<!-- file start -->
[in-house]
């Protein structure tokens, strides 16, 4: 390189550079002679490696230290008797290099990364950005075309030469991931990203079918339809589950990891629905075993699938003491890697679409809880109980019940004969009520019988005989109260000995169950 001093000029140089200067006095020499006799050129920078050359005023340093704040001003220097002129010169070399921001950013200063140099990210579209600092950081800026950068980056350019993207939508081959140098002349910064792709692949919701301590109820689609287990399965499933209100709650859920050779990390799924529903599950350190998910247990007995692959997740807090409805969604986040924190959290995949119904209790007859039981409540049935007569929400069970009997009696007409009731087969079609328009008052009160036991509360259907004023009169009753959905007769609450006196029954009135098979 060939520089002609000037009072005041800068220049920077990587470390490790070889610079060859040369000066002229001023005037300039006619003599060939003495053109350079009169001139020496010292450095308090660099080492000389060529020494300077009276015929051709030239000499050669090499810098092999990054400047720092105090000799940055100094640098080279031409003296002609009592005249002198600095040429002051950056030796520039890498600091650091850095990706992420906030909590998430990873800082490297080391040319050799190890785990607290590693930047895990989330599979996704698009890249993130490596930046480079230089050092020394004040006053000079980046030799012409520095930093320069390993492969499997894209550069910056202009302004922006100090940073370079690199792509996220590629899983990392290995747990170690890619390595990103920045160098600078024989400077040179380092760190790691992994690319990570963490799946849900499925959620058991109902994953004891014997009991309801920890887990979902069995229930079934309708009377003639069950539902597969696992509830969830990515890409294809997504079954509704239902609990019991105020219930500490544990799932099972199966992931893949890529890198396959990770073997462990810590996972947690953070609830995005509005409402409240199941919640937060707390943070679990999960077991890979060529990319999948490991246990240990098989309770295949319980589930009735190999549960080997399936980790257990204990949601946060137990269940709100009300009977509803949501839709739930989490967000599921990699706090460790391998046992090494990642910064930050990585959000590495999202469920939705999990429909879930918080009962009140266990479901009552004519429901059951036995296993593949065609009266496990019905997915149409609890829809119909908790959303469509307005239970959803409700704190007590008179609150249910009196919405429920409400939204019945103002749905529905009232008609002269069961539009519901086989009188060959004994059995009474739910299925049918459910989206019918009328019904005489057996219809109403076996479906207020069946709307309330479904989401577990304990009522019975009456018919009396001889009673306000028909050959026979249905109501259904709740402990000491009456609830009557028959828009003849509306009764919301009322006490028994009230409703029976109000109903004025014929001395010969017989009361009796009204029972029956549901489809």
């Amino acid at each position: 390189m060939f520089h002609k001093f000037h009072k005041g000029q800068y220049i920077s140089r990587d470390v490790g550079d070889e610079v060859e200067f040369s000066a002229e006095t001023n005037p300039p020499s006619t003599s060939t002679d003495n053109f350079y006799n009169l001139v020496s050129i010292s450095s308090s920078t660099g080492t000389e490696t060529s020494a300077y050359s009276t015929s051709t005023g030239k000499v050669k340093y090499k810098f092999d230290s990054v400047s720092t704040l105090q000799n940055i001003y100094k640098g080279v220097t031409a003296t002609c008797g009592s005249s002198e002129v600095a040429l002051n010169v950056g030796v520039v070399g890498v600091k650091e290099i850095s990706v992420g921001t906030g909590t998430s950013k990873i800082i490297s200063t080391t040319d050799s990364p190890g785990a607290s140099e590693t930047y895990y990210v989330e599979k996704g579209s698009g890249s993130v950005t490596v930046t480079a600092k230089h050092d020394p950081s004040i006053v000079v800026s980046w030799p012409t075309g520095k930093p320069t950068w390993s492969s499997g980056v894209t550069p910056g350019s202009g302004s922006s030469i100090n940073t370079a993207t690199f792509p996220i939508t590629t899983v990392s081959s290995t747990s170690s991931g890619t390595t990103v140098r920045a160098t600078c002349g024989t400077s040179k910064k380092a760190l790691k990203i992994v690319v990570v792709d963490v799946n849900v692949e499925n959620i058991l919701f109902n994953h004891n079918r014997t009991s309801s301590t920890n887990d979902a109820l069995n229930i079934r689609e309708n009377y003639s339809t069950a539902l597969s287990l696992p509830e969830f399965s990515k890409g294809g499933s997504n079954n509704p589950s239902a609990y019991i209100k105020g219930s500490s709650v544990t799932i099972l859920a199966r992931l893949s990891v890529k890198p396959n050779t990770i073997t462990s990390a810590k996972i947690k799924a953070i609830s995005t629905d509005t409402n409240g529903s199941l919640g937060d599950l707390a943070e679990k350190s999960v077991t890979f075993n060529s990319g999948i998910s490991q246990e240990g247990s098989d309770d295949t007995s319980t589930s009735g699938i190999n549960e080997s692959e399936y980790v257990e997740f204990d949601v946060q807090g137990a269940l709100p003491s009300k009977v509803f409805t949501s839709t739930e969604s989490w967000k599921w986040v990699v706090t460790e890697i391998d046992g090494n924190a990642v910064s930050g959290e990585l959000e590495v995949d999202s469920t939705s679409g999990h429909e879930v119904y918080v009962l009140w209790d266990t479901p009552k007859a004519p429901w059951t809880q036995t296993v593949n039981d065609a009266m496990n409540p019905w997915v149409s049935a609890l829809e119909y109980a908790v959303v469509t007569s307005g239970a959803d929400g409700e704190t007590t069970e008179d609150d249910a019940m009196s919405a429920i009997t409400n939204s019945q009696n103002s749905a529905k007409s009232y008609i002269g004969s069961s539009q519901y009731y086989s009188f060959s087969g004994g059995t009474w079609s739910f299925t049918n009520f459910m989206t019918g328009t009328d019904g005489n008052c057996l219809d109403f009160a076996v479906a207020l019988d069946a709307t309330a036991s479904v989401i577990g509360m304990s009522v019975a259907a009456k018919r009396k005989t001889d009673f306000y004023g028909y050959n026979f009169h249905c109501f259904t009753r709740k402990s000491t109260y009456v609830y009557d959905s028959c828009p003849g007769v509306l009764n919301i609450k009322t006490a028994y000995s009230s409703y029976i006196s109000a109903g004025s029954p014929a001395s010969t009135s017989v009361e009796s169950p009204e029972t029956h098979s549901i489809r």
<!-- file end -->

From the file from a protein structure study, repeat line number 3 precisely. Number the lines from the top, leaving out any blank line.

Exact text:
């Amino acid at each position: 390189m060939f520089h002609k001093f000037h009072k005041g000029q800068y220049i920077s140089r990587d470390v490790g550079d070889e610079v060859e200067f040369s000066a002229e006095t001023n005037p300039p020499s006619t003599s060939t002679d003495n053109f350079y006799n009169l001139v020496s050129i010292s450095s308090s920078t660099g080492t000389e490696t060529s020494a300077y050359s009276t015929s051709t005023g030239k000499v050669k340093y090499k810098f092999d230290s990054v400047s720092t704040l105090q000799n940055i001003y100094k640098g080279v220097t031409a003296t002609c008797g009592s005249s002198e002129v600095a040429l002051n010169v950056g030796v520039v070399g890498v600091k650091e290099i850095s990706v992420g921001t906030g909590t998430s950013k990873i800082i490297s200063t080391t040319d050799s990364p190890g785990a607290s140099e590693t930047y895990y990210v989330e599979k996704g579209s698009g890249s993130v950005t490596v930046t480079a600092k230089h050092d020394p950081s004040i006053v000079v800026s980046w030799p012409t075309g520095k930093p320069t950068w390993s492969s499997g980056v894209t550069p910056g350019s202009g302004s922006s030469i100090n940073t370079a993207t690199f792509p996220i939508t590629t899983v990392s081959s290995t747990s170690s991931g890619t390595t990103v140098r920045a160098t600078c002349g024989t400077s040179k910064k380092a760190l790691k990203i992994v690319v990570v792709d963490v799946n849900v692949e499925n959620i058991l919701f109902n994953h004891n079918r014997t009991s309801s301590t920890n887990d979902a109820l069995n229930i079934r689609e309708n009377y003639s339809t069950a539902l597969s287990l696992p509830e969830f399965s990515k890409g294809g499933s997504n079954n509704p589950s239902a609990y019991i209100k105020g219930s500490s709650v544990t799932i099972l859920a199966r992931l893949s990891v890529k890198p396959n050779t990770i073997t462990s990390a810590k996972i947690k799924a953070i609830s995005t629905d509005t409402n409240g529903s199941l919640g937060d599950l707390a943070e679990k350190s999960v077991t890979f075993n060529s990319g999948i998910s490991q246990e240990g247990s098989d309770d295949t007995s319980t589930s009735g699938i190999n549960e080997s692959e399936y980790v257990e997740f204990d949601v946060q807090g137990a269940l709100p003491s009300k009977v509803f409805t949501s839709t739930e969604s989490w967000k599921w986040v990699v706090t460790e890697i391998d046992g090494n924190a990642v910064s930050g959290e990585l959000e590495v995949d999202s469920t939705s679409g999990h429909e879930v119904y918080v009962l009140w209790d266990t479901p009552k007859a004519p429901w059951t809880q036995t296993v593949n039981d065609a009266m496990n409540p019905w997915v149409s049935a609890l829809e119909y109980a908790v959303v469509t007569s307005g239970a959803d929400g409700e704190t007590t069970e008179d609150d249910a019940m009196s919405a429920i009997t409400n939204s019945q009696n103002s749905a529905k007409s009232y008609i002269g004969s069961s539009q519901y009731y086989s009188f060959s087969g004994g059995t009474w079609s739910f299925t049918n009520f459910m989206t019918g328009t009328d019904g005489n008052c057996l219809d109403f009160a076996v479906a207020l019988d069946a709307t309330a036991s479904v989401i577990g509360m304990s009522v019975a259907a009456k018919r009396k005989t001889d009673f306000y004023g028909y050959n026979f009169h249905c109501f259904t009753r709740k402990s000491t109260y009456v609830y009557d959905s028959c828009p003849g007769v509306l009764n919301i609450k009322t006490a028994y000995s009230s409703y029976i006196s109000a109903g004025s029954p014929a001395s010969t009135s017989v009361e009796s169950p009204e029972t029956h098979s549901i489809r």